“Robarts is the [main] library, and it’s a huge and really intimidating building. For the first few months, the [new sexual violence] centre was tucked away in this building that’s in the physical building of Robarts, but separate,” she says. “It’s called the Bissell building, but no one knows what that means. It’s actually inside Robarts: you turn into this corner and you take the elevator. So it was really hard to find. Technically wheelchair accessible, but pretty questionable.”
The centre has since moved to 702 Spadina avenue.
On the word “survivor”:
Riddle refers to herself and others as “survivors” of sexual violence, which is decidedly different from “victims” of sexual violence.
““Survivors” is more of a term that’s been used by feminists and grassroots anti-violence activists as a way to reclaim the experience, to say we’re not just passive victims and to recognize the strength of people who survive violence; and shift the focus onto them being able to move forward instead of putting the focus on what happened to them,” Riddle explains. “It focuses more on them moving on however they do, and on the things that they’re able to do with that experience. So part of it is that it’s used more often by people doing anti-violence work, but I also like that focus on recognizing the strength of people and understanding it as an ongoing process of continually surviving the effects of violence, rather than just someone that something happened to. Not just being acted upon.”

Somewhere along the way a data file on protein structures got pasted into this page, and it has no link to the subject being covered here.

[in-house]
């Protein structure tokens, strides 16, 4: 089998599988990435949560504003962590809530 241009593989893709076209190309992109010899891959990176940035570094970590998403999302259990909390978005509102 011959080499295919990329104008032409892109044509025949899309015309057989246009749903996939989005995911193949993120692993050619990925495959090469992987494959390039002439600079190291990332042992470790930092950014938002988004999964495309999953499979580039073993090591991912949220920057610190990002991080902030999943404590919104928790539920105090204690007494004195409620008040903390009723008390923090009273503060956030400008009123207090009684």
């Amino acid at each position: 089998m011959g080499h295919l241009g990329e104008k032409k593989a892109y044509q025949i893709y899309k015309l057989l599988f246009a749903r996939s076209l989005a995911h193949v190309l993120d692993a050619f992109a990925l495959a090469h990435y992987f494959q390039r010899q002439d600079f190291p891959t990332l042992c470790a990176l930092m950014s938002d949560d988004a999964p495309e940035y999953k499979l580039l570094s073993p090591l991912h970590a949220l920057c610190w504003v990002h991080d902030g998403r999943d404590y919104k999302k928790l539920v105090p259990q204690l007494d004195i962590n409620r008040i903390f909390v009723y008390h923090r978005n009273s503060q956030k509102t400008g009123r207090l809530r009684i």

However, Riddle acknowledges that there valid critiques of the term she prefers.
“There’s that trailer for The Hunting Ground [2015 documentary] where it was like, “They went from victims to survivors! Now they’re empowered!” which kind of puts the onus on survivors to act out empowerment in certain ways,” she notes. “Obviously that is easier for some people than others. Not everyone gets to be “empowered” and visibly talk about their experiences. I still think the idea of “survivors” is moving in a better direction than “victims.” But some people call themselves “victims,” and that’s okay too.”
On misconceptions about sexual violence:
Speaking about sexual violence in a public setting often means running up against misconceptions about sexual violence. Throughout her time as an activist and as a student, Riddle comments that the misconceptions are many and intertwined.
“A lot of times these myths are listed out individually, but all together, what it does is pictures sexual violence as something that just naturally happens as opposed to a result of power differences that exist,” says Riddle.
“The idea that sexual assault happens when you’re walking outside alone at night; or that certain women deserve sexual violence because of the way they dress or if they’re sex workers; the idea that sexually assaulted by strangers… But most of these put together create this very depoliticized image of sexual violence that is used more to control,” she continues, offering a non-exhaustive list. “These ideas [posit] “If you act a certain way, you will experience violence. As a result, you should protect yourself.” When in reality, most people are sexually assaulted by people they know.”
She also notes that there is a prevailing racialized myth about sexual violence victims being white women, and perpetrators being criminals, or otherwise “obviously dangerous.”
“[This] really means racialized men and disabled people or mentally ill people,” she adds. “Again, not the reality. Women of colour and people of colour generally are more likely to experience sexual violence, and perpetrators are often more powerful people. What this does [then] is reinforce the criminal justice system and the racism that it reproduces.”